The Reserve Bank of India is considering a proposal to allow banks to trade in interest rate futures.
Thus far, banks were allowed to use the products to hedge. Interest rate futures, introduced a few months back, has failed to attract market interest barring few token deals done at its launch.
At a meeting on Tuesday, the RBI, Securities Exchange Board of India took stock of the situation with market participants.
The objective was to sort out the structural and operational problems that had come in the way of the development of interest rate futures.
One of the ideas floated by market participants was inclusion of banks along with primary dealers as traders in interest rate futures.
According to market sources, the proposal is under consideration as banks are only permitted to hedge their own positions now.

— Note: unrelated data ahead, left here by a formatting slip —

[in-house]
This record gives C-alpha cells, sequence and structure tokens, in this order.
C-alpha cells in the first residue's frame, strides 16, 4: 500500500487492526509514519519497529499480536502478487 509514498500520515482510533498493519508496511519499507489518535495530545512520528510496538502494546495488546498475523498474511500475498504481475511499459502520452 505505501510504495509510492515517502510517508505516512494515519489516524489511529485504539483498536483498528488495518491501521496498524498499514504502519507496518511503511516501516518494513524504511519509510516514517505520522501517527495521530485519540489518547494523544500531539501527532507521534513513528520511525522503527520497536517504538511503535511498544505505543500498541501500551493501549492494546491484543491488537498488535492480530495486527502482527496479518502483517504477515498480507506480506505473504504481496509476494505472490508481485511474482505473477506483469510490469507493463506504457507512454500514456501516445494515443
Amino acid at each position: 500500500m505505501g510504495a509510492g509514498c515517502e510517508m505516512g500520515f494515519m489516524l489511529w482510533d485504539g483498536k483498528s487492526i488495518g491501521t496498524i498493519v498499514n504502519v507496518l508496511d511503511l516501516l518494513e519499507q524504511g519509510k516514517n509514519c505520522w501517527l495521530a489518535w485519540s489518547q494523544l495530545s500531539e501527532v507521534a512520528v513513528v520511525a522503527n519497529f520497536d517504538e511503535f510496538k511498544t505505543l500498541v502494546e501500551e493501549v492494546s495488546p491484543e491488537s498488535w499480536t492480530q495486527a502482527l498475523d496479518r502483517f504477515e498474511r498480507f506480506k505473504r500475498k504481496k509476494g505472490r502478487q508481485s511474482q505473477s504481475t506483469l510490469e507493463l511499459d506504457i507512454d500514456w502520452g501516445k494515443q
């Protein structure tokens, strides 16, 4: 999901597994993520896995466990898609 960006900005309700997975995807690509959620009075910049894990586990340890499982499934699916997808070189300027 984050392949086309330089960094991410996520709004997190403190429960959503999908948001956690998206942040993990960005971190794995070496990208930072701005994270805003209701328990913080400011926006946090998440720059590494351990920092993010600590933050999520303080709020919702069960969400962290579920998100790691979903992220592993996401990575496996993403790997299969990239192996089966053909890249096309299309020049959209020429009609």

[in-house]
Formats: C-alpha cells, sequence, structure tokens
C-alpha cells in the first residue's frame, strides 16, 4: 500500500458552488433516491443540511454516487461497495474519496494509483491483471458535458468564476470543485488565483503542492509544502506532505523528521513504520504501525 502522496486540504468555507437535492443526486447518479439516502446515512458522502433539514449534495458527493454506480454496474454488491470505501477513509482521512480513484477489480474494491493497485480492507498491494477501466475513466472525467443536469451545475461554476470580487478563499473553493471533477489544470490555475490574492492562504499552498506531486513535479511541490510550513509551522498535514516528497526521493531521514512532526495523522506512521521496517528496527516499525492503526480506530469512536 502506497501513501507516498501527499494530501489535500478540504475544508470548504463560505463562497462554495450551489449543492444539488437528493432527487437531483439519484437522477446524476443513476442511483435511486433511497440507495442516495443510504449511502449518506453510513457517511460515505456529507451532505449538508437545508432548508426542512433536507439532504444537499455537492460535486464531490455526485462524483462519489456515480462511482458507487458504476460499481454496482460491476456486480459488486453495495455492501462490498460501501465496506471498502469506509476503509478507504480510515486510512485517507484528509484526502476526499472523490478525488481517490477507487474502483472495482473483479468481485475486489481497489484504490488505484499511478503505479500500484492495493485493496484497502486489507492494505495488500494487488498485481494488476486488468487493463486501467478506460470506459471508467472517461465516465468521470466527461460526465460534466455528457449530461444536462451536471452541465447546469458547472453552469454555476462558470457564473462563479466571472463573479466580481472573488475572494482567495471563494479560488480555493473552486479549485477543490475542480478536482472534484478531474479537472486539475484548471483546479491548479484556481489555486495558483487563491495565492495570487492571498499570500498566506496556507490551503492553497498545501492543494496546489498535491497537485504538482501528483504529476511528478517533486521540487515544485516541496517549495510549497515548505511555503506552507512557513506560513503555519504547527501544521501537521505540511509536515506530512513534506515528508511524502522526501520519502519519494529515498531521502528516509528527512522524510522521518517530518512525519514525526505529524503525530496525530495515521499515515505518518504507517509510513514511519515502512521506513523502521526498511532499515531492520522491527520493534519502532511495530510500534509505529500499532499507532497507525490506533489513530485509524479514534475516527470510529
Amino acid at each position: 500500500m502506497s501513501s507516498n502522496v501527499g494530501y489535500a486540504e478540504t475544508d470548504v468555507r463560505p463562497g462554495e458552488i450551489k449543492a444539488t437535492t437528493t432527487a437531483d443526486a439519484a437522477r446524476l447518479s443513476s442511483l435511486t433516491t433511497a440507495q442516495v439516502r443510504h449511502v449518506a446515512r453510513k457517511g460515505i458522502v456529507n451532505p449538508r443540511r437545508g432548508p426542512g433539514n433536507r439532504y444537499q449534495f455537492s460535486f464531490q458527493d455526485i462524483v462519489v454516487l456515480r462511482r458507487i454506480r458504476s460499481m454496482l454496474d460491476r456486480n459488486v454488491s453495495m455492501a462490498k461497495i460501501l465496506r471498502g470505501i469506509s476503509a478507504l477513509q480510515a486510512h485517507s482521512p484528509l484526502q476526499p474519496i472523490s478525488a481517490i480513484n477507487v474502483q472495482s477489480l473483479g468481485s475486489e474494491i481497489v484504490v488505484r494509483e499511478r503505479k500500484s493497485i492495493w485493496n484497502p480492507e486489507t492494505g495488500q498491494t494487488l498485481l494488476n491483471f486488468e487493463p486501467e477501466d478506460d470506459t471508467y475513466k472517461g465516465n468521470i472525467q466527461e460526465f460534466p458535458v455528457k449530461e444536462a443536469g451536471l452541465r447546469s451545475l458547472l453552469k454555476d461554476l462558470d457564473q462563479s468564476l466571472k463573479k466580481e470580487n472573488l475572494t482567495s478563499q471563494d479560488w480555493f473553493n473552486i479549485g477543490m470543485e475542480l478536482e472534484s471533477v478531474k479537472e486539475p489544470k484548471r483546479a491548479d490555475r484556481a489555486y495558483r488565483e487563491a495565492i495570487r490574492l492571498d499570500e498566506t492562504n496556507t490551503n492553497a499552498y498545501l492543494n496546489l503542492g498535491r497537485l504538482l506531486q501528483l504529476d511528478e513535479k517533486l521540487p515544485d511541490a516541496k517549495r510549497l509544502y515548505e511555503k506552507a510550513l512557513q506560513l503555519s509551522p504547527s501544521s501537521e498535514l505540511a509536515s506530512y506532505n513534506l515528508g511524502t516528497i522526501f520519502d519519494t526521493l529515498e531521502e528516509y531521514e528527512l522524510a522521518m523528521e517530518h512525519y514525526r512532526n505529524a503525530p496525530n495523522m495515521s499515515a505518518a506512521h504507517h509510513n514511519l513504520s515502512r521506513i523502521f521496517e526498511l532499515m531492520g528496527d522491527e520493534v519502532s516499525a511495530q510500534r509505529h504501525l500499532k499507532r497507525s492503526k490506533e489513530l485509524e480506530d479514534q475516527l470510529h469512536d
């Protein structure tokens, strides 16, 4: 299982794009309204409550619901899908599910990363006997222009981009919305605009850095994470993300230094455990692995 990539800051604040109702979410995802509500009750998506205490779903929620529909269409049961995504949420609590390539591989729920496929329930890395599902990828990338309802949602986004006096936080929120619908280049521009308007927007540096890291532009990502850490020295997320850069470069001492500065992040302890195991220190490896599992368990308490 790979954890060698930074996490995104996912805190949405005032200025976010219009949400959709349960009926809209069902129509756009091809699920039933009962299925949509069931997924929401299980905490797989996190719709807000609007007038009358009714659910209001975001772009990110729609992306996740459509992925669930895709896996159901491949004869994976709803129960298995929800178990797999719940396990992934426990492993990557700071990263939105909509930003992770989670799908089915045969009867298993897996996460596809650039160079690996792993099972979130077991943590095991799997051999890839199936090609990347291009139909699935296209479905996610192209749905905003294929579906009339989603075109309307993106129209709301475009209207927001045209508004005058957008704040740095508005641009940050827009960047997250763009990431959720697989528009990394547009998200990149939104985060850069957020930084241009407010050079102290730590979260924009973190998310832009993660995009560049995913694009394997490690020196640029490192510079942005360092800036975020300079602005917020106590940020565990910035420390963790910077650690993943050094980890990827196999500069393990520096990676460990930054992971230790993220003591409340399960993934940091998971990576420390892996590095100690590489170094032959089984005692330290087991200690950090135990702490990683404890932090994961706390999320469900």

Even if PDs are allowed to trade, they are few in number with limited capital and therefore face problems to create the marketwhere they is hardly any seller.
Another issue that has plagued its market growth is the pricing of the instrument for which zero-couponyield curve is to be adopted as a benchmark as per RBI guidelines. This is in contrast to the market practice which takes the market yield-to-maturity as the benchmark for pricing of underlying instruments.
Thisin turn leaves a great anomaly for pricing of interest rate futures when the underlying government securities take YTM as the basis for calculation.
Sebiis understood to be working on solving the issue so as to remove the operational aberration, market sources said.
Anotherissue discussed was the stunted growth in retailing of government securities. Sources said earlier there was active market making done for retail players with daily two-way quotes available. Now demand for gilts has picked up but market players have ceased to offer two-way quotes. RBI urged market players to play their bit in promoting retailing of gilts.